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10 Questions | Martin Rivera, Avow

From server to chef: Napan 'fell in love with food'

Martin Rivera, Avow

Martin Rivera, Avow

Martin Rivera got his start in the food industry at age 19, working as a server.

He was immediately hooked.

“It was like a big family,” Rivera said. “It was a lot of fun as well.”

Eventually, “I realized the culinary part was more interesting to me,” than being a server.

While working in a gastropub in Winters, the restaurant’s chef took him under his wing “and taught me everything he knew.”

“I just fell in love with food. I couldn’t stop thinking about it. It became an obsession.”

Today, Rivera is executive chef at Avow, located at 813 Main St. in downtown Napa.

1. What was your childhood ambition?

To be an astronaut. I used to follow the stars all the time.

2. What’s the worst job you ever had?

Me and my brother were piano movers in San Francisco. A family member owned the piano business. We were just helping them out.

We used to carry these grand pianos up five-story spiral staircases. It was so stressful and you’re carrying this insanely heavy piano. It was crazy.

3. What’s your favorite menu item at Avow?

I think my favorite menu item right now is the trout tartar. We cure Mt. Lassen trout in pomegranate molasses and citrus (served with) a sesame pumpkin puree with some chilies.

4. What is the biggest challenge your industry has faced?

As of late the hardest hit we’ve taken has been from staffing or lack thereof. It seems no one is interested in working for their dollar anymore. It’s insane right now.

Our industry took a dive at the beginning of COVID due to closures and now we’re still struggling to stay afloat just to get enough staff to open our doors on a day-to-day basis.

5. What’s on your to-do list?

Everything. But I really want to skydive, seems cliché but it scares the hell out of me and it’s one thing I’d like to do before I go.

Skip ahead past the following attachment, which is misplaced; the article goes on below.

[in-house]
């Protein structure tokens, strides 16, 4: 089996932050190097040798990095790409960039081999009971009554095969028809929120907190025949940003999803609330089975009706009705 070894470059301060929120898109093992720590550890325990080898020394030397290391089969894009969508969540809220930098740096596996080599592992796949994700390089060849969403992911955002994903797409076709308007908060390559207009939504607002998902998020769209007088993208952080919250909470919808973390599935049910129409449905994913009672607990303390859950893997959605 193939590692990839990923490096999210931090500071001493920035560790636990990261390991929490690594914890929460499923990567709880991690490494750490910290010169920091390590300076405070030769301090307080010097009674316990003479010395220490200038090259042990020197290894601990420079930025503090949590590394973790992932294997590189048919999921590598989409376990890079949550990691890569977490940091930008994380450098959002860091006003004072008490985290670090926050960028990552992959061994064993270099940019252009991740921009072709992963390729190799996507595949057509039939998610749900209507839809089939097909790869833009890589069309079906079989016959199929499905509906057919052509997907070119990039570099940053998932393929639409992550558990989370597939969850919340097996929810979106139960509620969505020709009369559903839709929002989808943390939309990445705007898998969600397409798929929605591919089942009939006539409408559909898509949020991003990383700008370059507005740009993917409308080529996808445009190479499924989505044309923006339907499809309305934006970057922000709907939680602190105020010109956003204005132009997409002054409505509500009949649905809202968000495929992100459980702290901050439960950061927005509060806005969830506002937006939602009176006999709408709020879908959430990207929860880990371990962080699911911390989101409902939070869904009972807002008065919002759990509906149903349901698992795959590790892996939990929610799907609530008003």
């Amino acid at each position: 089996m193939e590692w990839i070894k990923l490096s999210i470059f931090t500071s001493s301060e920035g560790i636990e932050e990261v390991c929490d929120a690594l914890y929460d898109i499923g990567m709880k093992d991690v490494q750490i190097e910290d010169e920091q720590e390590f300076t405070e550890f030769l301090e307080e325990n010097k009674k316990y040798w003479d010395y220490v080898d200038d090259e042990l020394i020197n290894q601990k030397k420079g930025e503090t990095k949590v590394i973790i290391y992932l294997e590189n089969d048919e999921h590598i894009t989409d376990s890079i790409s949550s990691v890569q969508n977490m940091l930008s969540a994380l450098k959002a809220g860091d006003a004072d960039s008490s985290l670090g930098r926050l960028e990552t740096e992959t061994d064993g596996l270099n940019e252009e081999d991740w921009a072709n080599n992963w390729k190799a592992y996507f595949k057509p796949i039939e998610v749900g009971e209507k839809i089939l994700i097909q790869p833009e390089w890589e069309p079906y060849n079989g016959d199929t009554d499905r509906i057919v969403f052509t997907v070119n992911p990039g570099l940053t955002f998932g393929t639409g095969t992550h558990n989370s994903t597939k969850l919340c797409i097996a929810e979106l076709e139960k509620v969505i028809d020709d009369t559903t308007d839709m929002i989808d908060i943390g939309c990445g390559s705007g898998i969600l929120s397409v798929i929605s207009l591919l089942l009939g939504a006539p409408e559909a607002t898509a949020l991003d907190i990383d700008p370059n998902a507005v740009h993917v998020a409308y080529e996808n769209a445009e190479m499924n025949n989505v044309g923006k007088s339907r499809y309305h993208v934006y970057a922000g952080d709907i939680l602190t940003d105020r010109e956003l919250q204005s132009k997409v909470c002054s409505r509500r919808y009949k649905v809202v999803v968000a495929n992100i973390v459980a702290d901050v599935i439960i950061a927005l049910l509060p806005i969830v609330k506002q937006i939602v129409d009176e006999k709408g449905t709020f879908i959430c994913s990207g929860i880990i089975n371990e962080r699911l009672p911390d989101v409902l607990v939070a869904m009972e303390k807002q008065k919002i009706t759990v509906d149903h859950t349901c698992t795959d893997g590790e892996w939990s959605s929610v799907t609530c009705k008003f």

6. Who do you most admire in the business world?

There are so many chefs that inspire me in the culinary world, it’s hard to choose one. But if I had to pick, it would be Alex Atala, simply due to his take on sustainability.

7. If you could change one thing about the restaurant industry, what would it be?

The notion that the kitchen should make less money than any given bartender or server. I think that mold needs to be broken and staff should make the money they put into their work. There’s no reason that a bartender can come and work 4 hours and make more money than a line cook that has to put in overtime.

8. What’s your advice to someone who wants to become an executive chef?

I would say to focus on mentors more than anything. Learning standards and meeting the right people and surrounding yourself with people that motivate you and are as ambitious as you are. Stay teachable. But mostly stay humble. Keep your ego out of it so you can learn.

9. What’s something people might be surprised to know about you?

I used to be the singer of a metal band (in San Diego). It was called City In Lights.

10. Which other Napa County business person would you like to see featured in 10 Questions?

Phil Moratin, Allen Brothers. Phil is the former chef de cuisine at Angèle in Napa but has taken on a new role as a rep for Allen Brothers but is taking “sales rep” to a new level. He’s working closely with chefs to get them quality products and goes the extra mile to make sure that you are getting what you’re paying for. He’s taken chefs on tours of the Flannery Beef dry-aging process and has a wealth of knowledge of the industry and is willing to share with anyone that needs it.

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